landmark decision in Reno v. ACLU echoed similar themes when it lauded how the Internet

    enables ―any person with a phone line‖ to become a ―pamphleteer‖ or a ―town crier with a voice

    2that resonates farther than it could from any soapbox.‖ Other commentators were less

    optimistic, arguing that regulation might be needed to guarantee that the Internet represented an

    3unintermediated experience in which speakers could communicate directly with audiences.

     In recent years, concerns about the role of Internet intermediaries have continued to grow. The debate initially focused on last-mile broadband providers‘ ability either to favor certain

    content or applications by giving them different levels of higher priority or by charging them

    * Professor of Law and Communication and Founding Director, Center for Technology, Innovation, and Competition, University of Pennsylvania. 1 The classic statement is Eugene Volokh, Cheap Speech and What It Will Do, 104 YALE L.J. 1805, 183438

    (1995). For other similar observations, see, e.g., Martin H. Redish & Kirk J. Kaludis, The Right of Expressive

    Access in First Amendment Theory: Redistributive Values and the Democratic Dilemma, 93 NW. U. L. REV. 103,

    113031 (1999); Kathleen M. Sullivan, First Amendment Intermediaries in the Age of Cyberspace, 45 UCLA L.

    REV. 1653, 167073 (1998); Eli M. Noam, Media Concentration in the United States: Trends and Regulatory

    Responses (1996), available at http://www.vii.org/papers/medconc.htm. 2 521 U.S. 844, 870 (1997). 3 See, e.g., Jerry Berman & Daniel J. Weitzner, Abundance and User Control: Renewing the Democratic

    Heart of the First Amendment in the Age of Interactive Media, 104 YALE L.J. 1619, 162829, 163637 (1995).

    1

    4 Commentators have also warned of search engines‘ ability to influence the different amounts.

    5speech environment by skewing search results. Other commentators have called for mandating

    open access to key file sharing and social networking technologies, such as YouTube, BitTorrent,

    6Facebook, and MySpace. Most recently, controversy has arisen over access to key device technologies, as demonstrated by the Federal Communication Commission‘s (FCC‘s) decision to open an investigation into Apple‘s decision not to carry certain voice applications developed by

    7Google. Still other commentators have focused not on these intermediaries‘ ability to shape

    Internet speech in accordance with their own views, but rather on the government‘s ability to

    impose regulation of intermediaries as an indirect means for imposing its own speech

    8preferences. Newspaper accounts constantly raise concerns about the business the manner in which intermediaries such as Comcast, Google, Facebook, and Apple select and prioritize

    9content and applications.

4 The initial debate focused on multiple ISP access to cable modem systems. See Mark A. Lemley &

    Lawrence Lessig, The End of End-to-End: Preserving the Architecture of the Internet in the Broadband Era, 48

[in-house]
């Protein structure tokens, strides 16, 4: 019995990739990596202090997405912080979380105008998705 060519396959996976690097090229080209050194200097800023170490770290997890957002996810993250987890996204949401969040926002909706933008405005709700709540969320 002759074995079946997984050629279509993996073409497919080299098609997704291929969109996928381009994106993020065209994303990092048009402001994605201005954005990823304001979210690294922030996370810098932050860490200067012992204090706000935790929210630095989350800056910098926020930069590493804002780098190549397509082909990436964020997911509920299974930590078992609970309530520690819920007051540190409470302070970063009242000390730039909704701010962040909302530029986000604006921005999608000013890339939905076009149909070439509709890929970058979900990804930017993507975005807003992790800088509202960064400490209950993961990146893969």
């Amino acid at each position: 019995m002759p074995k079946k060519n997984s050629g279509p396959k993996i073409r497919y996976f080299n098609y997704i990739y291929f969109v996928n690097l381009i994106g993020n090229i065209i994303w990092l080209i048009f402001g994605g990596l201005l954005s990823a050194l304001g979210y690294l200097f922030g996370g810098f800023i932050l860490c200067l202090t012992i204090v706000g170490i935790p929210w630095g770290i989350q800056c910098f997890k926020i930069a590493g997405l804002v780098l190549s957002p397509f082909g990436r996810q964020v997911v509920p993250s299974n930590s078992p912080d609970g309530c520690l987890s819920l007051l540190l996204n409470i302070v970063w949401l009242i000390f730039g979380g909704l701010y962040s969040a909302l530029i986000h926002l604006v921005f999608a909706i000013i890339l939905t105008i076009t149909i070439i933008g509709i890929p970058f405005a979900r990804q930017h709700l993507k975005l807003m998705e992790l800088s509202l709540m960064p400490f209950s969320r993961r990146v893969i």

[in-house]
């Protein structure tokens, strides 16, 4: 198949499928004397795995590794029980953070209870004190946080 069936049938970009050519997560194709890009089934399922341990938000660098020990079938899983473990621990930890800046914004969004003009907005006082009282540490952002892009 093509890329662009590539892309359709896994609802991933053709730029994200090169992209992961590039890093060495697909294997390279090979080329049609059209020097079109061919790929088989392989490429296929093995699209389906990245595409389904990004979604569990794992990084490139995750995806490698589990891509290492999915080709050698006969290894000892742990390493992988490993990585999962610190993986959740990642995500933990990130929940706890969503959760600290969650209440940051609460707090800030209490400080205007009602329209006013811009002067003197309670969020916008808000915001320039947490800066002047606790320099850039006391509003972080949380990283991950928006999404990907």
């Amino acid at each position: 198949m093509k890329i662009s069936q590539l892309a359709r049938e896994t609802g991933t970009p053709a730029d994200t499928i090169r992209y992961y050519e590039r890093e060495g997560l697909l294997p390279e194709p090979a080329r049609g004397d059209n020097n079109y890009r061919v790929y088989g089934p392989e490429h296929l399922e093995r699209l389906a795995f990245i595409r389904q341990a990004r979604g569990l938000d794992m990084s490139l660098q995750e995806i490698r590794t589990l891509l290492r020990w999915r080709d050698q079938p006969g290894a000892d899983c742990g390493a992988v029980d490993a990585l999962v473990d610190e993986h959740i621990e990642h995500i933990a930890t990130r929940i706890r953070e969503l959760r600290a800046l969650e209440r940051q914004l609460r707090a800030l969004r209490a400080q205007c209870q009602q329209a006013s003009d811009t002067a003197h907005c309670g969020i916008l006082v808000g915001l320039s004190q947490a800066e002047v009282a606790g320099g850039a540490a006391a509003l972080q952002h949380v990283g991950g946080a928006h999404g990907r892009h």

UCLA L. REV. 925 (2001). More recently, the debate has been framed in terms of network neutrality. See Net

    Neutrality: Hearing Before the S. Comm. on Commerce, Science & Transportation, 109th Cong. (2006) (statement

    of Prof. Lawrence Lessig), available at http://commerce.senate.gov/pdf/lessig-020706.pdf; Tim Wu, Network

    Neutrality, Broadband Discrimination, 2 J. ON TELECOMM. & HIGH TECH. L. 141 (2003). 5 See Oren Bracha & Frank Pasquale, Federal Search Commission? Access, Fairness, and Accountability in the Law of Search, 93 CORNELL. L. REV. 1149, 116179 (2008); Jennifer A. Chandler, A Right To Reach an

    Audience: An Approach to Intermediary Bias on the Internet, 35 HOFSTRA L. REV. 1095 (2007); Niva Elkin-Koren,

    Let the Crawlers Crawl: On Virtual Gatekeepers and the Right to Exclude Indexing, 26 U. DAYTON L. REV. 179

    (2001). 6 See Jack M. Balkin, Media Access: A Question of Design, 76 GEO. WASH. L. REV. 933, 93637 (2008);

    Rebecca Tushnet, Power Without Responsibility: Intermediaries and the First Amendment, 76 GEO. WASH. L. REV.

    986, 9961002 (2008). 7 See Reed Abelson, F.C.C. Looking into Rejection of Google App for iPhone, N.Y. TIMES, July 31, 2009, at

    B5. 8 See Michael D. Birnhack & Niva Elkin-Koren, The Invisible Handshake: The Reemergence of the State in

    the Digital Environment, 8 VA. J.L. & TECH. 6 (2003); Seth F. Kreimer, Censorship by Proxy: The First

    Amendment, Internet Intermediaries, and the Problem of the Weakest Link, 155 U. PA. L. REV. 11 (2006); Felix Wu,

    Collateral Censorship and the Limits of Intermediary Immunity (paper presented at 2009 Intellectual Property

    Scholars Conference, Aug. 7, 2009). 9 See, e.g., Saul Hansell, F.C.C. Vote Sets Precedent on Unfettered Web Usage, N.Y. TIMES, Aug. 2, 2008, at

    C1; Joe Nocera, Stuck in Google’s Doghouse, N.Y. TIMES, Sept. 13, 2008, at C1; Jeffrey Rosen, Google’s

    Gatekeepers, N.Y. TIMES MAG., Nov. 30, 2008, at 50; Jenna Wortham, Even Google Is Blocked with Apps for

    iPhone, N.Y. TIMES, July 28, 2009, at B1.

    2

     Although the discussion initially focused on the impact that intermediation would have on economic concerns, such as competition and innovation, more recently scholars have begun